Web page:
In large commercial buildings, such as schools and high-rise offices, the use of multiple GeoExchange systems allows commercial users to control the climate of each indoor area or zone of a building individually. Each classroom of a school, guest room of a hotel or room of an office building may have its own GeoExchange unit.
This design means extraordinary savings because the heat removed from the sunny side is transferred to the GeoExchange unit heating the shady side, reducing the demand on the earth loop.
- Lower operating costs
- High efficiency
- Less mechanical equipment space
- Reduced floor to floor height requirements
- Lowest life cycle cost
- Minimal maintenance
- Long-lasting and reliable
GeoExchange And School Buildings
School systems face many concerns and challenges. Administrators face the problems of upgrading old schools and constructing new facilities that meet today’s standards. The way that school buildings are being used has changed – from single-use facilities closed after classes are finished to year-round use with lots of evening and weekend activities.
The life-cycle cost of the heating and cooling system is an important economic consideration. Schools must plan for long-term efficiency to maximize their resources. GeoExchange systems have been shown to have competitive initial investment costs, lower operating and maintenance costs, as well as the lowest life cycle costs compared to other systems. These savings make GeoExchange ideal for schools of all sizes and locations.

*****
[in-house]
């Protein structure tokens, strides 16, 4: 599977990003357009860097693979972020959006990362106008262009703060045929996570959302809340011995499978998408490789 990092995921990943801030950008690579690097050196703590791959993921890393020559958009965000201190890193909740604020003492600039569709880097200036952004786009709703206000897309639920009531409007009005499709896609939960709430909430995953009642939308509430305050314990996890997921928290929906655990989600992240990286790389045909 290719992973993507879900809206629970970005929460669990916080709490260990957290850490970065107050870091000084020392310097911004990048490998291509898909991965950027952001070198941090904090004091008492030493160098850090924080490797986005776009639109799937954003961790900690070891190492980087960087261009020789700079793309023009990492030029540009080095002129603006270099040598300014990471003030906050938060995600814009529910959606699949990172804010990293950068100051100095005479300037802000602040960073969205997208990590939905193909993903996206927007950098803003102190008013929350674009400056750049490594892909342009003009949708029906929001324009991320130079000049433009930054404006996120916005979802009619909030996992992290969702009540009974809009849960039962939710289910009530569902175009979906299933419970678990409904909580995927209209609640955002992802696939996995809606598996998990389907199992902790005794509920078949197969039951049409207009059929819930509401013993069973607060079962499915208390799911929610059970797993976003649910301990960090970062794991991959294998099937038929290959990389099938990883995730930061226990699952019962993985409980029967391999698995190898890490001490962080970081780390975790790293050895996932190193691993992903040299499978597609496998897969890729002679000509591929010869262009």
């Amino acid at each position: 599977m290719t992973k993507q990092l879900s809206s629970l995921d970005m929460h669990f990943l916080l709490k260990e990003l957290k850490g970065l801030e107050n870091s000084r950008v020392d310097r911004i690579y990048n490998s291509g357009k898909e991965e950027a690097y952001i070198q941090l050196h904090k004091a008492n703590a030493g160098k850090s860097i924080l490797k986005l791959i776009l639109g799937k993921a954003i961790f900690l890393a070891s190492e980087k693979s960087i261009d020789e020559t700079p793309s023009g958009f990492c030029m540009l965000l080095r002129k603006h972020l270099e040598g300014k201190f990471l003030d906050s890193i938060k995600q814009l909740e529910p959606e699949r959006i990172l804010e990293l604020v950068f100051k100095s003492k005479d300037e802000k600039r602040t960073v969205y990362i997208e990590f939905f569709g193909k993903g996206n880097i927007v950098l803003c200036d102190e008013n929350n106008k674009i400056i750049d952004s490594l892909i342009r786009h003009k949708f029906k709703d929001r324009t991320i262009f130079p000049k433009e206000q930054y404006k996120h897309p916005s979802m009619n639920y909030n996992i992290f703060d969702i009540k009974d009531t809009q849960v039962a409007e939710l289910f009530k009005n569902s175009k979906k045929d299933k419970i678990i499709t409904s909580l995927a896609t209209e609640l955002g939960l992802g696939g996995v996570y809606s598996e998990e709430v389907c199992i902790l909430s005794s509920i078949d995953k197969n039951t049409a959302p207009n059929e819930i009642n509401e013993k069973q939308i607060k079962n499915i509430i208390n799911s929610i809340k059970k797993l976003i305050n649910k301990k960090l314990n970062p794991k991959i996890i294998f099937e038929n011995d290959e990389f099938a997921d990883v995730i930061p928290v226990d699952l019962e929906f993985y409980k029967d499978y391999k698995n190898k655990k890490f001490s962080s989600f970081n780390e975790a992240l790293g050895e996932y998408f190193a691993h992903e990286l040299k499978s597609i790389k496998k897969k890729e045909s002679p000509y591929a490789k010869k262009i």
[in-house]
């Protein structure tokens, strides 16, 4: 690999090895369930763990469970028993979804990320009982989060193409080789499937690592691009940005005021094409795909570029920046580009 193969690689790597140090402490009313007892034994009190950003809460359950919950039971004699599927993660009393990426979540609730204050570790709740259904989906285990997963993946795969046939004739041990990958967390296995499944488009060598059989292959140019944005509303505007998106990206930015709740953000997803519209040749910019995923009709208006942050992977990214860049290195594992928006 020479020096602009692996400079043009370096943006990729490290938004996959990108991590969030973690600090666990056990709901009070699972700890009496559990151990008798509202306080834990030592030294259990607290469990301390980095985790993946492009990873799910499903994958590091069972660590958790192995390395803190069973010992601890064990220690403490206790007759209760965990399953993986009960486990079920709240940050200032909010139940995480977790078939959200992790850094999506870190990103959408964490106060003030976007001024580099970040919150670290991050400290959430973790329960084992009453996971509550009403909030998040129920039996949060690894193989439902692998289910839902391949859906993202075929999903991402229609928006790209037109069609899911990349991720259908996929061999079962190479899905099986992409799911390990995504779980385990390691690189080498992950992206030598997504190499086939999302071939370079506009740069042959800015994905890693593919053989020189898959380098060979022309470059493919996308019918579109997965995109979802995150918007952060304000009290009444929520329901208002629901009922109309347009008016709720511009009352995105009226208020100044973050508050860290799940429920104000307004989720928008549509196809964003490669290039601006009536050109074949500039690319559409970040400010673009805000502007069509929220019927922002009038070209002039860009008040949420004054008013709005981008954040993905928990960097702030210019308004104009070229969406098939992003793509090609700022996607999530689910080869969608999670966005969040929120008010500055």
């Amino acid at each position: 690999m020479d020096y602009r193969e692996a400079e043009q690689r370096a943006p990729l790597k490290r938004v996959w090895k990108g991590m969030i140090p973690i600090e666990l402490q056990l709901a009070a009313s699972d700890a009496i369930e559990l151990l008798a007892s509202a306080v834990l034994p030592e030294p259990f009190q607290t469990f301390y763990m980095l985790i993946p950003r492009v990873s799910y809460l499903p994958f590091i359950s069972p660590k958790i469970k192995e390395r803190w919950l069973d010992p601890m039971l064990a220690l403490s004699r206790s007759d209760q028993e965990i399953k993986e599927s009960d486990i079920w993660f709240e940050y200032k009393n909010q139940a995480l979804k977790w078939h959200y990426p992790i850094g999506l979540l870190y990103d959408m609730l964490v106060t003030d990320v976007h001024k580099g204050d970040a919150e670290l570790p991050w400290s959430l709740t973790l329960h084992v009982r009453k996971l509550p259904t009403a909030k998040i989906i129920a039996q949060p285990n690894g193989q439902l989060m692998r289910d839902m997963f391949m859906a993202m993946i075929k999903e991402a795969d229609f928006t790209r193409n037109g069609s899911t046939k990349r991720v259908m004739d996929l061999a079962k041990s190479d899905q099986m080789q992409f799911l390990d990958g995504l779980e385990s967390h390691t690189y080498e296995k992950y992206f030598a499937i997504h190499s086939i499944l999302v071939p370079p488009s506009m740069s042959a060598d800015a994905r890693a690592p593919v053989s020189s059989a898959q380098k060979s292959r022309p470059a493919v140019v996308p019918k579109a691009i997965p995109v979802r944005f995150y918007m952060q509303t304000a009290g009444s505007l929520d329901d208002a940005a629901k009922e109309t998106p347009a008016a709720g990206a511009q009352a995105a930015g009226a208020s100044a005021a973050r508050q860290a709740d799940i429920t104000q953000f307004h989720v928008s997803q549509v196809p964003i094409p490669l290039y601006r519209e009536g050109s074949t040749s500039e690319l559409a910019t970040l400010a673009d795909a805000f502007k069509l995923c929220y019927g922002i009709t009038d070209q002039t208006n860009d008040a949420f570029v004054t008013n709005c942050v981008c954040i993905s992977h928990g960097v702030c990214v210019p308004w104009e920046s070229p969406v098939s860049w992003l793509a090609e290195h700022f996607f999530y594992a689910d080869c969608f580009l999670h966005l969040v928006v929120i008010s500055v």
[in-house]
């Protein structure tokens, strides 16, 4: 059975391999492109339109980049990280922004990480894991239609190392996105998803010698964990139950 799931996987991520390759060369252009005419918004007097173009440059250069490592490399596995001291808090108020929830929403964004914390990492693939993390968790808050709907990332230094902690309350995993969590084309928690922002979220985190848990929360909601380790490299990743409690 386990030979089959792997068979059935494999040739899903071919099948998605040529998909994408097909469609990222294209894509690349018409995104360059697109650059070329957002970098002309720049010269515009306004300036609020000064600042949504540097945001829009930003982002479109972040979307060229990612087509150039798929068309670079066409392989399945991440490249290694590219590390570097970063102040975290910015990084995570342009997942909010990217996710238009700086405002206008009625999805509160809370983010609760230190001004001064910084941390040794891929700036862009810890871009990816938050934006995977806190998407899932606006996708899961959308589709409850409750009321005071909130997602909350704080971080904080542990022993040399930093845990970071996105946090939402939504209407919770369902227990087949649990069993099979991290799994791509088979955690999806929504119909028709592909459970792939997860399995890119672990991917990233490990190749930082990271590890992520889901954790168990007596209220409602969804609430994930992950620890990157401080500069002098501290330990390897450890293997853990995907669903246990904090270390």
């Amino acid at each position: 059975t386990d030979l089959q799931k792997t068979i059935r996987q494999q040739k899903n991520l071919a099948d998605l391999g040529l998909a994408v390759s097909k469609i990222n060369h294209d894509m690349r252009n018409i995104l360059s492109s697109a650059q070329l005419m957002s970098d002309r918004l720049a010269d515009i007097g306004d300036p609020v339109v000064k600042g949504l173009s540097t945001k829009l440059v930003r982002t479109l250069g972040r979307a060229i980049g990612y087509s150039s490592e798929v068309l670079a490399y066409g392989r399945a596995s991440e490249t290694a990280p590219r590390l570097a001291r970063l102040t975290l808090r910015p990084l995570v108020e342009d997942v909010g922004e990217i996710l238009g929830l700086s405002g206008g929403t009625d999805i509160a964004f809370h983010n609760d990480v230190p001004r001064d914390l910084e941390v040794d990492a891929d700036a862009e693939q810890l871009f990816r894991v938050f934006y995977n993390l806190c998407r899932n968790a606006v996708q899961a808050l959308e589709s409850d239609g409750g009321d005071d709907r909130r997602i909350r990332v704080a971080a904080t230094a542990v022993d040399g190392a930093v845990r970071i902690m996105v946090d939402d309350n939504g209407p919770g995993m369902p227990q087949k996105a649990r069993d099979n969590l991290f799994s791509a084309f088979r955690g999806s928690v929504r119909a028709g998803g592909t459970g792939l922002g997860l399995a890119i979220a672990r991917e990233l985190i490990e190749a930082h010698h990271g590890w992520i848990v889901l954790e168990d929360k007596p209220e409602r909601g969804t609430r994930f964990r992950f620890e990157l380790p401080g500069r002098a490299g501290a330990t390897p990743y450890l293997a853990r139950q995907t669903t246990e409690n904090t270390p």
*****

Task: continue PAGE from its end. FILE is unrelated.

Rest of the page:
- Substantially lower operating costs
- Remarkable savings on maintenance
- Classroom comfort and user satisfaction
- Design flexibility and reduction in roof repairs
- Increased safety with no combustion
- Educational values and earth stewardship
- Competitive installation costs
- No boiler room; decreased building size
- Eliminates large duct work
- Ceiling height can be reduced
- Construction cost savings were more than one million dollars for a 180,000 square foot school in Toronto
It’s important to include construction savings in any economic analysis. We also have the ability to conduct formation thermal conductivity test and data analysis. These tests can be useful for sizing the loop field for larger scale projects. These tests consist of connecting a control/data box to a generator and to one vertical loop. The control box then pumps heat into the loop and the data logger records how well the geologic formations in that area accept and dissipate heat. These tests will show the formation’s thermal conductivity, thermal diffusivity, and undisturbed temperature. Wisconsin Geothermal Association